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High-Temperature Superconductivity: From Broken Symmetries to Cell Phones

Who:  Laura H. Greene, Swanlund Chair, Professor of Physics - (University of Illinois at Urbana-Champaign)
Where:  Wexner Center Film/Video Theater
When:  Wednesday, October 5, 2005 at 04:30
Type:  Public Lecture

Description: ABSTRACT: Superconductivity, observed in many metals when cooled to extremely low temperatures, was discovered in 1911. In 1986, materials were discovered that superconduct at much more easily obtainable temperatures. This discovery motivated an unprecedented world-wide flurry of research: Not only are applications promising, but these high-temperature superconductors represent a new solid state of matter that break certain fundamental symmetries of Nature.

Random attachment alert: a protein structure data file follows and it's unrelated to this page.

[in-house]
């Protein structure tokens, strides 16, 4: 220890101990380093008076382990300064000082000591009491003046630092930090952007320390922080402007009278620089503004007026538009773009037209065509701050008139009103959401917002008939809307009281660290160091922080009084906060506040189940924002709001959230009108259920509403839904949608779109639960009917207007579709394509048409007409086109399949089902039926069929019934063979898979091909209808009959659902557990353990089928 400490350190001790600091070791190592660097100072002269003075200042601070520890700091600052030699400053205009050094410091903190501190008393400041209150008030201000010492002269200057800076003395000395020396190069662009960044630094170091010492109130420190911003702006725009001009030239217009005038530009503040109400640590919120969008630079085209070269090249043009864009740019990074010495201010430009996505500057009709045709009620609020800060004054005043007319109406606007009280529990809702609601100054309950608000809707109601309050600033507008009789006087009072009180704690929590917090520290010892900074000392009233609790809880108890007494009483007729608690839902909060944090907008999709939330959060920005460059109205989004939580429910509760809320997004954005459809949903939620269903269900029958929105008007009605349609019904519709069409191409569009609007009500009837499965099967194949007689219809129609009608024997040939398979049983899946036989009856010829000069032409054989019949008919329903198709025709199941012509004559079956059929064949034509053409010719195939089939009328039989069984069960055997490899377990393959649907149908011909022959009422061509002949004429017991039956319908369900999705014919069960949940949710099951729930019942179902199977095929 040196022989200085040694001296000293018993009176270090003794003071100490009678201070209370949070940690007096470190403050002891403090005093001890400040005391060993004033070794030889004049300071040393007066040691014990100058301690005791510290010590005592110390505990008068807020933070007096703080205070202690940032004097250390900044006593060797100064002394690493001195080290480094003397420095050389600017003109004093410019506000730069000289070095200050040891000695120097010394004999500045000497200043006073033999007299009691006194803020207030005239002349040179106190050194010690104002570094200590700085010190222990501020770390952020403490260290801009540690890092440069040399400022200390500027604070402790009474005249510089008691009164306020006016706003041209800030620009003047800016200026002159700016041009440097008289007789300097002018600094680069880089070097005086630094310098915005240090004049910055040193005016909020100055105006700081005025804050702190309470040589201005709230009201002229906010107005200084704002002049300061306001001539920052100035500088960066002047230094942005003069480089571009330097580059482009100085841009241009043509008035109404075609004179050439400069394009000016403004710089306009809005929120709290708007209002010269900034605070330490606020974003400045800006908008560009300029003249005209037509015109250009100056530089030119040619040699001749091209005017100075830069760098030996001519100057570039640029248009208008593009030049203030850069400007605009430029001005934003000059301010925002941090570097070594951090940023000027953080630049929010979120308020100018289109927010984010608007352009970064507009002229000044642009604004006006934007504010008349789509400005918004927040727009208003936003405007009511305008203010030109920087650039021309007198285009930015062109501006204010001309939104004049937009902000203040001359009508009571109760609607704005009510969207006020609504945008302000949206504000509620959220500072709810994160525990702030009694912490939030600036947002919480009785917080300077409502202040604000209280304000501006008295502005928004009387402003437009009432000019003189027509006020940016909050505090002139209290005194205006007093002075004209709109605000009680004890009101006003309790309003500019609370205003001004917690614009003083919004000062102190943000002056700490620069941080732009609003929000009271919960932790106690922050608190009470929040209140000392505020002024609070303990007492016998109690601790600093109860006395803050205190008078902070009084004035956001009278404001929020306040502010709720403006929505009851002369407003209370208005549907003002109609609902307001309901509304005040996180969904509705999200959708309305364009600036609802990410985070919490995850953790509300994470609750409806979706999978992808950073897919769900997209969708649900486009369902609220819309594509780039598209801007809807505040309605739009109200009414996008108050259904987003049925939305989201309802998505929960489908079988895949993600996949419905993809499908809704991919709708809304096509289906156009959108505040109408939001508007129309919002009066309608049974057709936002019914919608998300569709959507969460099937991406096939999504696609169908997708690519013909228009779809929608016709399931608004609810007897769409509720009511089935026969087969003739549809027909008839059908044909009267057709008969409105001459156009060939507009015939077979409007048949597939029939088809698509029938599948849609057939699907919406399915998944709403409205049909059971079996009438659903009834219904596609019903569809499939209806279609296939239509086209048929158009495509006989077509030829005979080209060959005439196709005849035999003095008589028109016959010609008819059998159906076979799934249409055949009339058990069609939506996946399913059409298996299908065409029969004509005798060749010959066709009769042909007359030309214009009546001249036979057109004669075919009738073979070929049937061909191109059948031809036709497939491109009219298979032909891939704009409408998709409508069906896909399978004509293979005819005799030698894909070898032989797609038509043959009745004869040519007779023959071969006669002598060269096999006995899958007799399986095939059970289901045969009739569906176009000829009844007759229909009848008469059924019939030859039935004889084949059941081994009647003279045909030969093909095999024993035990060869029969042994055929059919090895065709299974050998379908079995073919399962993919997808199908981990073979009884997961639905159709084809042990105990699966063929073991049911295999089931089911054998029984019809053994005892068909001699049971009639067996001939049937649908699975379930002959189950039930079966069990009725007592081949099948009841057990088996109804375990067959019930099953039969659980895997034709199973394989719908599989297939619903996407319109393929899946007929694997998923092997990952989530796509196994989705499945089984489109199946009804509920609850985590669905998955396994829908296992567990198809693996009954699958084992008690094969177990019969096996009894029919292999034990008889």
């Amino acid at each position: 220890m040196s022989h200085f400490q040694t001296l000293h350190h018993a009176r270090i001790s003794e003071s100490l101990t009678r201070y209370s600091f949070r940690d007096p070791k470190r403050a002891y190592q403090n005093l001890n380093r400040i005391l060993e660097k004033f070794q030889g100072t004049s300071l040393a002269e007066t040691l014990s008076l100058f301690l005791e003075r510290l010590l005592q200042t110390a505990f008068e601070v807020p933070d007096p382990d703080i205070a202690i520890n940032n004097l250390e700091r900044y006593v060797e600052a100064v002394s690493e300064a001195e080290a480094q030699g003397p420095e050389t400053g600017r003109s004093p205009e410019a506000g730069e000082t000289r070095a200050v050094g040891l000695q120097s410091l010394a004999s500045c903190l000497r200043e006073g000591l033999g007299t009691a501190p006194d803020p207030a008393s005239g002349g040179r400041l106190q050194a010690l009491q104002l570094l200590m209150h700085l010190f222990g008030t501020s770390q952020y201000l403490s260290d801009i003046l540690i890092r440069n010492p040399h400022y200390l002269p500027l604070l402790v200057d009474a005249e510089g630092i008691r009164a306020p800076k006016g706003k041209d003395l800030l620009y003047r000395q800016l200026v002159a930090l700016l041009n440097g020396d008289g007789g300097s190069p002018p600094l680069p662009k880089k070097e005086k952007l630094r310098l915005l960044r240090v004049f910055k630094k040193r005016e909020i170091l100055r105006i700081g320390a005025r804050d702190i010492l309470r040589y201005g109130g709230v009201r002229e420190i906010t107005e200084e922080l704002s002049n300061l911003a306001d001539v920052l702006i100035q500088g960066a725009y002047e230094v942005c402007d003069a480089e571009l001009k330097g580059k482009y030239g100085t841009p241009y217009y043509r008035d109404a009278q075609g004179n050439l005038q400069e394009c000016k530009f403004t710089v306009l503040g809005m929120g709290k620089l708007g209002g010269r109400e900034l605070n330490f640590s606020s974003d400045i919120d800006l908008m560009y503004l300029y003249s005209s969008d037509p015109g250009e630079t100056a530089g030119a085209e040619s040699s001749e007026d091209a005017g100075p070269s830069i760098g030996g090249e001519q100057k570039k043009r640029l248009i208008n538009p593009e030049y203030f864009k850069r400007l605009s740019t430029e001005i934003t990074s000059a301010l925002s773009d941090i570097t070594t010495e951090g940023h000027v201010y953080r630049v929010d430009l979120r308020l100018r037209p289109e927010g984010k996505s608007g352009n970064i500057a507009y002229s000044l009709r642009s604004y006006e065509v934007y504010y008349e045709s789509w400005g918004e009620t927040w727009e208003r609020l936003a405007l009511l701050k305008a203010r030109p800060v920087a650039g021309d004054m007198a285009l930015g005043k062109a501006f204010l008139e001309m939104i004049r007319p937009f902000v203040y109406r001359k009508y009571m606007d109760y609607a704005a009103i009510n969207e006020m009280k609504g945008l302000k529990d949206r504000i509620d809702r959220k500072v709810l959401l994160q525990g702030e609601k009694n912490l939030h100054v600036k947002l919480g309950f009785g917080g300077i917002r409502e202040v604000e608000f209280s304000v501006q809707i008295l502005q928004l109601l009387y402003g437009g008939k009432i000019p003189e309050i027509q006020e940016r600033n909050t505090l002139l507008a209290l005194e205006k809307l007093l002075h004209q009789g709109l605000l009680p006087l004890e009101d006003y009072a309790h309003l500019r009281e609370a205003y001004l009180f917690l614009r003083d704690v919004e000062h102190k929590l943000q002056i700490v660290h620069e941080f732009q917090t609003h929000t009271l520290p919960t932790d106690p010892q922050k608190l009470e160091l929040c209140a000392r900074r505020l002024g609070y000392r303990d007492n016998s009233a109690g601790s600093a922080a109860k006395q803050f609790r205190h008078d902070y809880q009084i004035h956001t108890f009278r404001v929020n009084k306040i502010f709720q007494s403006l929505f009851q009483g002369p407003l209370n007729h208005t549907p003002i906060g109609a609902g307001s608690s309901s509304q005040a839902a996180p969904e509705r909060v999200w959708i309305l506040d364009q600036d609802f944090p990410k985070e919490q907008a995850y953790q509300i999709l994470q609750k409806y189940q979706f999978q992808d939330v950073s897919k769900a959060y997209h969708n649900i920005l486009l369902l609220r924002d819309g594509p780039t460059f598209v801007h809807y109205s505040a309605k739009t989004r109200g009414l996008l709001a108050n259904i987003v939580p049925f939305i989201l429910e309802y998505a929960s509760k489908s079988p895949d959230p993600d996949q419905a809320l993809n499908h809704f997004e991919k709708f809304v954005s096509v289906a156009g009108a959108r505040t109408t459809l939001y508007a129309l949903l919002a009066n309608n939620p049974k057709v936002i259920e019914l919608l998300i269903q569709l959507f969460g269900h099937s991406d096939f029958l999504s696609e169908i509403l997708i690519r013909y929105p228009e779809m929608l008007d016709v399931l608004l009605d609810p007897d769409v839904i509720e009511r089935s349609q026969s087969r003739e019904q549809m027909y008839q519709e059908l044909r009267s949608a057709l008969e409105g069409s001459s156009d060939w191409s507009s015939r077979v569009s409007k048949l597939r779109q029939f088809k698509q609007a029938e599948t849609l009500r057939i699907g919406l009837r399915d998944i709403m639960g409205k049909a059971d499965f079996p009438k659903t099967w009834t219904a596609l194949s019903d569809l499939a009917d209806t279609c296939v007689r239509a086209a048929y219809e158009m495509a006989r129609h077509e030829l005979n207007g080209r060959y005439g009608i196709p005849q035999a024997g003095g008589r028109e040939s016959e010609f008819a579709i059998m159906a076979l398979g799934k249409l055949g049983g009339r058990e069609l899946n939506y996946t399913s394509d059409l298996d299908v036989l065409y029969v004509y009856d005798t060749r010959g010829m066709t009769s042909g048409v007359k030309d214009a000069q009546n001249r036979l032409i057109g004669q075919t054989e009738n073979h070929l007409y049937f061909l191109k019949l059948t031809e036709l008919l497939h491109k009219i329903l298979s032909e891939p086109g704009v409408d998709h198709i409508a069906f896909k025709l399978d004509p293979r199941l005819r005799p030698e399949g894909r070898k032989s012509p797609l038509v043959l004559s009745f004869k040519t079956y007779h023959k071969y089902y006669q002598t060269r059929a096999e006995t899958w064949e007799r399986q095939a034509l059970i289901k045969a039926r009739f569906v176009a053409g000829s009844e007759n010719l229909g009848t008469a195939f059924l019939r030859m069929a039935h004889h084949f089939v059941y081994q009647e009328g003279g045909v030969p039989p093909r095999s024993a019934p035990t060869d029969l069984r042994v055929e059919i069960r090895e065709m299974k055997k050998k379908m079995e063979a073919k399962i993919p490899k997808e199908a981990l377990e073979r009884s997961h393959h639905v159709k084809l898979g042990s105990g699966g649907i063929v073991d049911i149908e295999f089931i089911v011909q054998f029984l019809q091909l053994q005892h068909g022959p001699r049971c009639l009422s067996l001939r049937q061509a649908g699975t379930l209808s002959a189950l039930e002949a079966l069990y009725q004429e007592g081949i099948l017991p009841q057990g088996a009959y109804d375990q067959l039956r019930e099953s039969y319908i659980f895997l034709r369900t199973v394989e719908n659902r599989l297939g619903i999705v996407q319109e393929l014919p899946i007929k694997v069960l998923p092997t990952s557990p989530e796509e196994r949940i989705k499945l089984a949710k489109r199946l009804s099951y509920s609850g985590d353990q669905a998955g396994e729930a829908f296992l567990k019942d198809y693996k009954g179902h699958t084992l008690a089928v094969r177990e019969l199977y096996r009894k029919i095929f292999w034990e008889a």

Additional Notes: BIO: Laura H. Greene, Swanlund Professor of Physics at the University of Illinois at Urbana-Champaign, received B.S. and M.S. degrees from Ohio State and her PhD from Cornell, then worked at Bell Laboratories and Bellcore. She researches experimental condensed matter physics focusing on strongly-correlated electron systems, primarily investigating the mechanisms of unconventional superconductivity by planar tunneling and point-contact electron spectroscopies, and develops new, novel materials and methods of materials microanalyses. She has served on numerous committees and boards, including the International Union of Pure and Applied Physicists (IUPAP) as the US representative to the C5 (low-temperature physics) commission and has served on their US Liaison Committee; the Board of Physics and Astronomy of the National Academies of Science; Kavli Institute for Theoretical Physics; Basic Energy Sciences Advisory Committee for the Department of Energy (DoE); Sloan Foundation Fellow Selection Committee; Schedule and Selection Committee and General Council for Gordon Research Conferences; numerous Committees for the American Physical Society (APS) and the American Association for the Advancement of Science (AAAS) and the Editorial Board for the Institute of Physics (UK) Journal Reports on the Progress in Physics. Greene is a Fellow of the American Academy of Arts and Sciences, the AAAS and the APS. She received the Maria Goeppert-Mayer Award from the APS, the E. O. Lawrence Award from the DoE and this year is a visiting scholar for Phi Beta Kappa. Over her career, Greene has co-authored ~150 publications and presented over 250 invited talks.

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